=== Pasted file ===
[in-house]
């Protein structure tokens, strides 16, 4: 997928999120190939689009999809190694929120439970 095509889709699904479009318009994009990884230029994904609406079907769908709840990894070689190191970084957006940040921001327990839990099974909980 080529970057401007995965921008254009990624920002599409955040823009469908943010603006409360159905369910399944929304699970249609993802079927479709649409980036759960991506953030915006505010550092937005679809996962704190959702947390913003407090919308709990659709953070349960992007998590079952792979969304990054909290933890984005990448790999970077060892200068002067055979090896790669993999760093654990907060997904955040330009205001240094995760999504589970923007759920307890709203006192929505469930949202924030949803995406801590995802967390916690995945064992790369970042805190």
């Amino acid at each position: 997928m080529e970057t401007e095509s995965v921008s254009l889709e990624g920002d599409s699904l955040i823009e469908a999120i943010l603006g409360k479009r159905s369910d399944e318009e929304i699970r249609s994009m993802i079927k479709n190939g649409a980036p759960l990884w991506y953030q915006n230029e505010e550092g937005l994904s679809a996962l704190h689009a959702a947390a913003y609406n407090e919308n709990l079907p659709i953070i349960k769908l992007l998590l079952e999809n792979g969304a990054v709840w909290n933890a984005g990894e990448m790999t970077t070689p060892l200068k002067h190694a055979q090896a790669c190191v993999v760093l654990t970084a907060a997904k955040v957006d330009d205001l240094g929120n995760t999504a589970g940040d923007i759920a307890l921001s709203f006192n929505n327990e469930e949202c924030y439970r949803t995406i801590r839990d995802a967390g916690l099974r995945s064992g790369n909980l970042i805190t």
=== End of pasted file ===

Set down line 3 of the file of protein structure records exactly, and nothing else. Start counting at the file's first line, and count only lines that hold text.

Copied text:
């Amino acid at each position: 997928m080529e970057t401007e095509s995965v921008s254009l889709e990624g920002d599409s699904l955040i823009e469908a999120i943010l603006g409360k479009r159905s369910d399944e318009e929304i699970r249609s994009m993802i079927k479709n190939g649409a980036p759960l990884w991506y953030q915006n230029e505010e550092g937005l994904s679809a996962l704190h689009a959702a947390a913003y609406n407090e919308n709990l079907p659709i953070i349960k769908l992007l998590l079952e999809n792979g969304a990054v709840w909290n933890a984005g990894e990448m790999t970077t070689p060892l200068k002067h190694a055979q090896a790669c190191v993999v760093l654990t970084a907060a997904k955040v957006d330009d205001l240094g929120n995760t999504a589970g940040d923007i759920a307890l921001s709203f006192n929505n327990e469930e949202c924030y439970r949803t995406i801590r839990d995802a967390g916690l099974r995945s064992g790369n909980l970042i805190t």